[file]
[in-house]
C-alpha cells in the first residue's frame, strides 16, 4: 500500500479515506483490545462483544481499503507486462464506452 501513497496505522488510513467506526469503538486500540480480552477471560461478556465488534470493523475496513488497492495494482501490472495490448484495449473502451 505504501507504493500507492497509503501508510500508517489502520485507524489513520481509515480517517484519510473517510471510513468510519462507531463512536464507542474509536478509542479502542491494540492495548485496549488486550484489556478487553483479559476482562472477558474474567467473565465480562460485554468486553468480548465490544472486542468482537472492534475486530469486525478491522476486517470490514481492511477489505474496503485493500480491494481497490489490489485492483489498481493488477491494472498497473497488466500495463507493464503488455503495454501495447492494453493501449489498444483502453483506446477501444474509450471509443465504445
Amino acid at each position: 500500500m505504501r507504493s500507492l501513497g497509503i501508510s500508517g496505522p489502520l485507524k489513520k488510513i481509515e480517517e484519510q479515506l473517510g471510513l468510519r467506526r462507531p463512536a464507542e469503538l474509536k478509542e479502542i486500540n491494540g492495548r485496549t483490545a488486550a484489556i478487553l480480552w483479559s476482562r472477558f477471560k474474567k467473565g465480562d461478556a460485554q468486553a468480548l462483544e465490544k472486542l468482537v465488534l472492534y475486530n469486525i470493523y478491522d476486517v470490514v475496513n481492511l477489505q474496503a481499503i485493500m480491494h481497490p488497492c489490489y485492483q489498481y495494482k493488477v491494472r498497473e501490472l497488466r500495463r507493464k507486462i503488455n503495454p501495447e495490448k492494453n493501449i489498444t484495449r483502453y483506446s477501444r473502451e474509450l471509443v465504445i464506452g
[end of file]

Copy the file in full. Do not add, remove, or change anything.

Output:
[in-house]
C-alpha cells in the first residue's frame, strides 16, 4: 500500500479515506483490545462483544481499503507486462464506452 501513497496505522488510513467506526469503538486500540480480552477471560461478556465488534470493523475496513488497492495494482501490472495490448484495449473502451 505504501507504493500507492497509503501508510500508517489502520485507524489513520481509515480517517484519510473517510471510513468510519462507531463512536464507542474509536478509542479502542491494540492495548485496549488486550484489556478487553483479559476482562472477558474474567467473565465480562460485554468486553468480548465490544472486542468482537472492534475486530469486525478491522476486517470490514481492511477489505474496503485493500480491494481497490489490489485492483489498481493488477491494472498497473497488466500495463507493464503488455503495454501495447492494453493501449489498444483502453483506446477501444474509450471509443465504445
Amino acid at each position: 500500500m505504501r507504493s500507492l501513497g497509503i501508510s500508517g496505522p489502520l485507524k489513520k488510513i481509515e480517517e484519510q479515506l473517510g471510513l468510519r467506526r462507531p463512536a464507542e469503538l474509536k478509542e479502542i486500540n491494540g492495548r485496549t483490545a488486550a484489556i478487553l480480552w483479559s476482562r472477558f477471560k474474567k467473565g465480562d461478556a460485554q468486553a468480548l462483544e465490544k472486542l468482537v465488534l472492534y475486530n469486525i470493523y478491522d476486517v470490514v475496513n481492511l477489505q474496503a481499503i485493500m480491494h481497490p488497492c489490489y485492483q489498481y495494482k493488477v491494472r498497473e501490472l497488466r500495463r507493464k507486462i503488455n503495454p501495447e495490448k492494453n493501449i489498444t484495449r483502453y483506446s477501444r473502451e474509450l471509443v465504445i464506452g